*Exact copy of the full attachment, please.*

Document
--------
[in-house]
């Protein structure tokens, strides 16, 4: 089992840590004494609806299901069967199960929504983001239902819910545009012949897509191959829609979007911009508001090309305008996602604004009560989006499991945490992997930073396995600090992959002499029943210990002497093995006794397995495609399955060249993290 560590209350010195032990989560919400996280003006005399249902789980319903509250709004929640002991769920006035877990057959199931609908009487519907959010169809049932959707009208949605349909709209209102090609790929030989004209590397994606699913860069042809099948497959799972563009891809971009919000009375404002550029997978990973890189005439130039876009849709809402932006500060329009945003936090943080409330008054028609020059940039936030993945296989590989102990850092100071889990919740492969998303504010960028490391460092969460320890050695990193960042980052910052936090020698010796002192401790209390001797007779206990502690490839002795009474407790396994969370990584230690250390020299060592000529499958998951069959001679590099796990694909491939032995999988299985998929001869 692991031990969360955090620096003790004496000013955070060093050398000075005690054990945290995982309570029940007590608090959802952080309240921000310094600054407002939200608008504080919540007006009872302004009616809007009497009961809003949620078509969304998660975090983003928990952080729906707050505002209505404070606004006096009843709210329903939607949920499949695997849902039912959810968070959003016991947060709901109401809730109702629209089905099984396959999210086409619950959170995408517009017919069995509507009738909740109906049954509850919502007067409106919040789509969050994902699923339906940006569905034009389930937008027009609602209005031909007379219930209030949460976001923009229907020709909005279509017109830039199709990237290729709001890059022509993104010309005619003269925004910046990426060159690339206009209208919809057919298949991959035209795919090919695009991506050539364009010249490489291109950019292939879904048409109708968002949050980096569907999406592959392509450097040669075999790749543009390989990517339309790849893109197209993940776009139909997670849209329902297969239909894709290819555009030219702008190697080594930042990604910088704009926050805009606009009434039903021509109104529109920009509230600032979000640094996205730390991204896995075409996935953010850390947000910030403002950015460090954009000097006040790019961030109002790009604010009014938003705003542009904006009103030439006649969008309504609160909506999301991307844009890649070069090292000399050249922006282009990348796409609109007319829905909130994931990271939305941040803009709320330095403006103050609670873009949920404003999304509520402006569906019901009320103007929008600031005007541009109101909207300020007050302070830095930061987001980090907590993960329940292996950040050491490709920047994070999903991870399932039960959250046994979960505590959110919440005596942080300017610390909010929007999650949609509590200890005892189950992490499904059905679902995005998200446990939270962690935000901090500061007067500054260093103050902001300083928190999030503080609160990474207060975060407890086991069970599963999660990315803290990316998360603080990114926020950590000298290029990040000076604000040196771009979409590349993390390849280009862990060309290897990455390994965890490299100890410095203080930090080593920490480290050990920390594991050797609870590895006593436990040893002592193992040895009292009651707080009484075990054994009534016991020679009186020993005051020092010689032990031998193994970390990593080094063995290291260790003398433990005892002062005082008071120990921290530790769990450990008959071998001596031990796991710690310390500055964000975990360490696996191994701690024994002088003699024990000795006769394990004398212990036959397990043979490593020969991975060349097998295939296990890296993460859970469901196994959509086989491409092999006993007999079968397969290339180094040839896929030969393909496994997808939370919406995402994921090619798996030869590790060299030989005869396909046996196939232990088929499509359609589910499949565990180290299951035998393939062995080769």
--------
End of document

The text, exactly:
[in-house]
């Protein structure tokens, strides 16, 4: 089992840590004494609806299901069967199960929504983001239902819910545009012949897509191959829609979007911009508001090309305008996602604004009560989006499991945490992997930073396995600090992959002499029943210990002497093995006794397995495609399955060249993290 560590209350010195032990989560919400996280003006005399249902789980319903509250709004929640002991769920006035877990057959199931609908009487519907959010169809049932959707009208949605349909709209209102090609790929030989004209590397994606699913860069042809099948497959799972563009891809971009919000009375404002550029997978990973890189005439130039876009849709809402932006500060329009945003936090943080409330008054028609020059940039936030993945296989590989102990850092100071889990919740492969998303504010960028490391460092969460320890050695990193960042980052910052936090020698010796002192401790209390001797007779206990502690490839002795009474407790396994969370990584230690250390020299060592000529499958998951069959001679590099796990694909491939032995999988299985998929001869 692991031990969360955090620096003790004496000013955070060093050398000075005690054990945290995982309570029940007590608090959802952080309240921000310094600054407002939200608008504080919540007006009872302004009616809007009497009961809003949620078509969304998660975090983003928990952080729906707050505002209505404070606004006096009843709210329903939607949920499949695997849902039912959810968070959003016991947060709901109401809730109702629209089905099984396959999210086409619950959170995408517009017919069995509507009738909740109906049954509850919502007067409106919040789509969050994902699923339906940006569905034009389930937008027009609602209005031909007379219930209030949460976001923009229907020709909005279509017109830039199709990237290729709001890059022509993104010309005619003269925004910046990426060159690339206009209208919809057919298949991959035209795919090919695009991506050539364009010249490489291109950019292939879904048409109708968002949050980096569907999406592959392509450097040669075999790749543009390989990517339309790849893109197209993940776009139909997670849209329902297969239909894709290819555009030219702008190697080594930042990604910088704009926050805009606009009434039903021509109104529109920009509230600032979000640094996205730390991204896995075409996935953010850390947000910030403002950015460090954009000097006040790019961030109002790009604010009014938003705003542009904006009103030439006649969008309504609160909506999301991307844009890649070069090292000399050249922006282009990348796409609109007319829905909130994931990271939305941040803009709320330095403006103050609670873009949920404003999304509520402006569906019901009320103007929008600031005007541009109101909207300020007050302070830095930061987001980090907590993960329940292996950040050491490709920047994070999903991870399932039960959250046994979960505590959110919440005596942080300017610390909010929007999650949609509590200890005892189950992490499904059905679902995005998200446990939270962690935000901090500061007067500054260093103050902001300083928190999030503080609160990474207060975060407890086991069970599963999660990315803290990316998360603080990114926020950590000298290029990040000076604000040196771009979409590349993390390849280009862990060309290897990455390994965890490299100890410095203080930090080593920490480290050990920390594991050797609870590895006593436990040893002592193992040895009292009651707080009484075990054994009534016991020679009186020993005051020092010689032990031998193994970390990593080094063995290291260790003398433990005892002062005082008071120990921290530790769990450990008959071998001596031990796991710690310390500055964000975990360490696996191994701690024994002088003699024990000795006769394990004398212990036959397990043979490593020969991975060349097998295939296990890296993460859970469901196994959509086989491409092999006993007999079968397969290339180094040839896929030969393909496994997808939370919406995402994921090619798996030869590790060299030989005869396909046996196939232990088929499509359609589910499949565990180290299951035998393939062995080769």